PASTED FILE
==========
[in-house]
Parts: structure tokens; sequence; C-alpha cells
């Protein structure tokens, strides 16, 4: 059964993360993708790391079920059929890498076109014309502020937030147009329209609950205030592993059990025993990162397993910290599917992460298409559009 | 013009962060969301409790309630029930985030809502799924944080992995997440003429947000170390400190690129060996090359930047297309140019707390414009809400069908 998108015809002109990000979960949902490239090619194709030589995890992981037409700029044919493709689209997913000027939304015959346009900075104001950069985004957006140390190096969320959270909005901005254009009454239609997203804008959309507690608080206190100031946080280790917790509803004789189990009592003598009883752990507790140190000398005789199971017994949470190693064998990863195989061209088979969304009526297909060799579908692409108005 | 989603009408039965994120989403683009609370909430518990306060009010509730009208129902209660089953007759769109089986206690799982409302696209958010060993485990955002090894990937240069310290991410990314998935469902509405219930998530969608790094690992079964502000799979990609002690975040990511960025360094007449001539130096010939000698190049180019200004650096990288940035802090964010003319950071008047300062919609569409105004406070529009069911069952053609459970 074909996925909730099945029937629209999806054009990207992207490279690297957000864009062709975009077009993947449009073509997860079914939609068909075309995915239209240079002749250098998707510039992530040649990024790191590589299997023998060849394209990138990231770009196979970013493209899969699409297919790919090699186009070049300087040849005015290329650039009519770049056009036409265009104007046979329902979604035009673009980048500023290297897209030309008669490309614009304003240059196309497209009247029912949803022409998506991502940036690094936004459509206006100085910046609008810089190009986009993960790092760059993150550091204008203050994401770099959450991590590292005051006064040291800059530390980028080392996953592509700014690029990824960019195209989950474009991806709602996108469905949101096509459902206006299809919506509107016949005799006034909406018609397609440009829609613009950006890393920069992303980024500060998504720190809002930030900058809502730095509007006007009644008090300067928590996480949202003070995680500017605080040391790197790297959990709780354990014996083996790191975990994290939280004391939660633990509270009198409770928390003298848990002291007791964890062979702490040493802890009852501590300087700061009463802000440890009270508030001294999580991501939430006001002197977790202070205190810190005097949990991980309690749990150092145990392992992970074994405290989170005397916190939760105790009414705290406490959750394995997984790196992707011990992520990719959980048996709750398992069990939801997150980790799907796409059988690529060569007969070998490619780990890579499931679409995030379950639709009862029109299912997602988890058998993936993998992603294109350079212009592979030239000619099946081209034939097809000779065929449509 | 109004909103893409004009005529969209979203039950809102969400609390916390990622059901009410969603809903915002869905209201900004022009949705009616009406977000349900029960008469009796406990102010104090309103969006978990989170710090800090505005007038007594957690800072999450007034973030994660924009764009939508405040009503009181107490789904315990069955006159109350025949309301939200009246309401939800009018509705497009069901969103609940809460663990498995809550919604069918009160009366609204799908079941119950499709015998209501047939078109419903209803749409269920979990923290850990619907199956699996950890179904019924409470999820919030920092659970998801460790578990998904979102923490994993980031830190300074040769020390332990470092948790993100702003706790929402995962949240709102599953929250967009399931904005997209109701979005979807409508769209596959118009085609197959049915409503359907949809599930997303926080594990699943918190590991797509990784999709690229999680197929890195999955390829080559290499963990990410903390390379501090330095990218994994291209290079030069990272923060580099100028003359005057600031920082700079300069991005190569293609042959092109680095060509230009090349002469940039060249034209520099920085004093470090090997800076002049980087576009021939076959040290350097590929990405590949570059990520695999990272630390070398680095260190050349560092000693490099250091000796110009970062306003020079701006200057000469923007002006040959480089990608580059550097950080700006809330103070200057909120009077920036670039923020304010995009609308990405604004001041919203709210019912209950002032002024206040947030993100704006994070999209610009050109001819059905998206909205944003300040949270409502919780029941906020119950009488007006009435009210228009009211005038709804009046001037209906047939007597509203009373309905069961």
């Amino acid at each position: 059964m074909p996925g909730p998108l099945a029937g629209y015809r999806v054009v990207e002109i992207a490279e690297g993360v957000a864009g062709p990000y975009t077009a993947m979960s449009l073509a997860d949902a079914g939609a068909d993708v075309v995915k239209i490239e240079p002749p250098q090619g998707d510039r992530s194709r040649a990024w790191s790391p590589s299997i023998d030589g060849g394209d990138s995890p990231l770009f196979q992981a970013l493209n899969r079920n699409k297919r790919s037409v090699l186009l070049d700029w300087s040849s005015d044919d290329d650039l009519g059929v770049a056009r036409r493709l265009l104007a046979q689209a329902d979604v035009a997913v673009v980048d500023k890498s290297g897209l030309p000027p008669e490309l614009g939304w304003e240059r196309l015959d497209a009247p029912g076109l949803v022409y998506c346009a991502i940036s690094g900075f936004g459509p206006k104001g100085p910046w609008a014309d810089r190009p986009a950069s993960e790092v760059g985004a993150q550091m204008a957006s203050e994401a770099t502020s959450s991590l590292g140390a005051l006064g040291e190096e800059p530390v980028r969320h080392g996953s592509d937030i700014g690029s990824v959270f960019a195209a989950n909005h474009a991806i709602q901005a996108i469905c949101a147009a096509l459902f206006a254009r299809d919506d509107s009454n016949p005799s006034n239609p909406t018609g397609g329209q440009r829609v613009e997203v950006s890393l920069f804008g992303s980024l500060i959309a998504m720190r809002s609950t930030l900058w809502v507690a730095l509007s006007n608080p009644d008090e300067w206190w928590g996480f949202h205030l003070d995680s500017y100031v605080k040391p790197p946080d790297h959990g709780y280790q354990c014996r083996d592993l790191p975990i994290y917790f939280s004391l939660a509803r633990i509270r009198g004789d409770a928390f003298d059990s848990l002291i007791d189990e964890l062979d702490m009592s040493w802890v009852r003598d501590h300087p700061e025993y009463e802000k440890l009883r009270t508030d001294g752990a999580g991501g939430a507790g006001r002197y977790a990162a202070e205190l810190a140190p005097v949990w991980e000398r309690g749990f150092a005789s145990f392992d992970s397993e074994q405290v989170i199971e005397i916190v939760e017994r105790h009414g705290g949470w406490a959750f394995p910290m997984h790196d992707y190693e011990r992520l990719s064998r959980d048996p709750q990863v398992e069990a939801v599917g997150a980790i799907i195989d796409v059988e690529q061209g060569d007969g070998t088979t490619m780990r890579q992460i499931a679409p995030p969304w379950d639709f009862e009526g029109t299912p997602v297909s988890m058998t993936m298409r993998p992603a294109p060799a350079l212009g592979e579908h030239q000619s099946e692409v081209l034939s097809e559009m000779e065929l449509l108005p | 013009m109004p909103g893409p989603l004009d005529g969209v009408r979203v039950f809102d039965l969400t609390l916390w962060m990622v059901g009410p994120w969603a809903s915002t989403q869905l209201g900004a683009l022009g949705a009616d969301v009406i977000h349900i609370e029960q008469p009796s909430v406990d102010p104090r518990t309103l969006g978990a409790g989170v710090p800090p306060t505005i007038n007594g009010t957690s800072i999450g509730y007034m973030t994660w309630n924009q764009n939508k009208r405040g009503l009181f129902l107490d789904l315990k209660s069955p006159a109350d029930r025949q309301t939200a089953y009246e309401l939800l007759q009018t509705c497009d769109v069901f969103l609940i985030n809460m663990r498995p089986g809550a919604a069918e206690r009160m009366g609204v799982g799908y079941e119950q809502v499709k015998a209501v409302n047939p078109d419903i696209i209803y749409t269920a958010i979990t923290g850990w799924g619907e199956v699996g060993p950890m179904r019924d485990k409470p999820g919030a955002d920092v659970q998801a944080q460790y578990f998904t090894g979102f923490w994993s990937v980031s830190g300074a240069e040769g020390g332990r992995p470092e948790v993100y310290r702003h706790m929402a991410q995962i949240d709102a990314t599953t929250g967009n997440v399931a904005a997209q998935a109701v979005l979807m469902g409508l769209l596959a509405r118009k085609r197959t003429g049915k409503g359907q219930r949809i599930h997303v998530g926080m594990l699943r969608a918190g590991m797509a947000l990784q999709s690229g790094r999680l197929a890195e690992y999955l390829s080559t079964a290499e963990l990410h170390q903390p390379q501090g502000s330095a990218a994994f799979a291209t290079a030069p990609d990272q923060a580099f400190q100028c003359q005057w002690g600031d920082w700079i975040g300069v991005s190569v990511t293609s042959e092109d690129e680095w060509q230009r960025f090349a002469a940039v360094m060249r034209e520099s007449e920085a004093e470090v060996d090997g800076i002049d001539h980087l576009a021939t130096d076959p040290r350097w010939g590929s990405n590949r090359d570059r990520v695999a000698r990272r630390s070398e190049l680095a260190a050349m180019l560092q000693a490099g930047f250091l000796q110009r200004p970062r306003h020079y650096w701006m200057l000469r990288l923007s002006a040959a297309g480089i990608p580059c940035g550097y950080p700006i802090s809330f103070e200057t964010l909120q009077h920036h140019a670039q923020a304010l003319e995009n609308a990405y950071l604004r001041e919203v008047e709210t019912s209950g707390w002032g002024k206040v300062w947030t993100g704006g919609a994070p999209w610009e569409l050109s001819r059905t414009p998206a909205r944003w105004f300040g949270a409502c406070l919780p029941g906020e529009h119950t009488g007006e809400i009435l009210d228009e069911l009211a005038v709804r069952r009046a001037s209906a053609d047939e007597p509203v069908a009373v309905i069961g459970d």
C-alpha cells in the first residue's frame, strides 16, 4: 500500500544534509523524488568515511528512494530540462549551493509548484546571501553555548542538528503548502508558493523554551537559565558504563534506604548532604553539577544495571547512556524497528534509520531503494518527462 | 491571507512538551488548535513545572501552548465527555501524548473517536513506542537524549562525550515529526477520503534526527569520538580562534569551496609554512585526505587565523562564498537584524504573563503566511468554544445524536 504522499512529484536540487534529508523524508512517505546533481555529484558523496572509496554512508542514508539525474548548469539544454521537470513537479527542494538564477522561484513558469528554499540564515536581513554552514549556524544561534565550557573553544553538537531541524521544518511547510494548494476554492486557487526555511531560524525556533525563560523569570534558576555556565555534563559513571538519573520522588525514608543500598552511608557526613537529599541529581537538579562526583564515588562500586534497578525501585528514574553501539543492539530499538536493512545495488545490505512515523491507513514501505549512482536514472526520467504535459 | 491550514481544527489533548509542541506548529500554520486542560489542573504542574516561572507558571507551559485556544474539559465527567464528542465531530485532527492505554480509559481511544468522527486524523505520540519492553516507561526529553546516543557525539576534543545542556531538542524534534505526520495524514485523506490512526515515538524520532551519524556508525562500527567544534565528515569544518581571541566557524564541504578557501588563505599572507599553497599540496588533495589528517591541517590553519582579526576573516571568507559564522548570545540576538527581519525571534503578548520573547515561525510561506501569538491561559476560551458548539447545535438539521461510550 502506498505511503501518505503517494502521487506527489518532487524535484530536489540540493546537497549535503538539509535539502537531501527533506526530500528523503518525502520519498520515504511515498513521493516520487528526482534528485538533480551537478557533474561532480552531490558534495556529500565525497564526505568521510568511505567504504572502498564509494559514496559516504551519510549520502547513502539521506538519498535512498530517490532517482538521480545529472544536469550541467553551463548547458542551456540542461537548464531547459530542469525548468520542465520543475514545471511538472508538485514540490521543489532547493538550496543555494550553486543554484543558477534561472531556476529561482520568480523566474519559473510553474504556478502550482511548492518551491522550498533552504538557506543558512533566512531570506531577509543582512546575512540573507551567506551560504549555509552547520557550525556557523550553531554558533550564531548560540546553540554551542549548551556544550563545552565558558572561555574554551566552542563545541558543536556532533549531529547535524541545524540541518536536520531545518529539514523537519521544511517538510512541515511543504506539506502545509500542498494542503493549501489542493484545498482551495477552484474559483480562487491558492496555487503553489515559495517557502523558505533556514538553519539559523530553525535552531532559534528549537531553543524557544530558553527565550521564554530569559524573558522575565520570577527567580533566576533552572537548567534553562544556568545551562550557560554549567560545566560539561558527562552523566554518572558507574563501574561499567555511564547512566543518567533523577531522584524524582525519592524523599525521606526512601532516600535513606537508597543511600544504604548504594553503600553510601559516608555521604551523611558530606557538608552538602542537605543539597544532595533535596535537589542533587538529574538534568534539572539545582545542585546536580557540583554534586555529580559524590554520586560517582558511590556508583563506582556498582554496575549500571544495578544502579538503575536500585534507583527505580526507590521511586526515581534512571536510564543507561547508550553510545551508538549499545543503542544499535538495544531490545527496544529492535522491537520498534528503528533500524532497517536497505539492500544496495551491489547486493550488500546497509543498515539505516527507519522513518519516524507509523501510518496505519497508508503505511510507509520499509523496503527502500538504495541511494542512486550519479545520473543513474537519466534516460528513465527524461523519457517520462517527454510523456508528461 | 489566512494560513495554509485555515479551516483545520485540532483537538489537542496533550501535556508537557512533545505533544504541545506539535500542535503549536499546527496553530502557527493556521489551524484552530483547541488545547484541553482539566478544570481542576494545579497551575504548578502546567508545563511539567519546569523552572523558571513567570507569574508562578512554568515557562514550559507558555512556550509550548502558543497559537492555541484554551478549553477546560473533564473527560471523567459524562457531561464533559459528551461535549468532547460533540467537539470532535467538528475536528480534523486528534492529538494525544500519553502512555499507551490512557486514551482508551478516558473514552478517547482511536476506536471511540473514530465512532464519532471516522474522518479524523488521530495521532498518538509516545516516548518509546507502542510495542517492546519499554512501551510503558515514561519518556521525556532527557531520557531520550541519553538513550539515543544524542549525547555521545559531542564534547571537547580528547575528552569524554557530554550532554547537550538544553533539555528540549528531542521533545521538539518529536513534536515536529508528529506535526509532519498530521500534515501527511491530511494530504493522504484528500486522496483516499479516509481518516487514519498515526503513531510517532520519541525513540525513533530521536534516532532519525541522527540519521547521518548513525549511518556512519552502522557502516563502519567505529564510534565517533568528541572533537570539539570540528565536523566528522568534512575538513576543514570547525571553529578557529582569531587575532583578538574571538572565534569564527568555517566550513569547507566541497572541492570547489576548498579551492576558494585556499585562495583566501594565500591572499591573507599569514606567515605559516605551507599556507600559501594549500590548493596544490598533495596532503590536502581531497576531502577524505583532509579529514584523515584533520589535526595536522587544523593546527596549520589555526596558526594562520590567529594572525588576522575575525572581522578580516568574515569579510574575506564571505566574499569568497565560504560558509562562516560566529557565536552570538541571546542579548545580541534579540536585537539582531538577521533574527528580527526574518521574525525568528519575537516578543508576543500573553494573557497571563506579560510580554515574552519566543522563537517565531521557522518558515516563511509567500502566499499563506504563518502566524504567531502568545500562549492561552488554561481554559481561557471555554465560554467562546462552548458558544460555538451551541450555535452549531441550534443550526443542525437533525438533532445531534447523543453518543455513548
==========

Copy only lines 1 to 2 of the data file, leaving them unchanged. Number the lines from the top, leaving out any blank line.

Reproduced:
[in-house]
Parts: structure tokens; sequence; C-alpha cells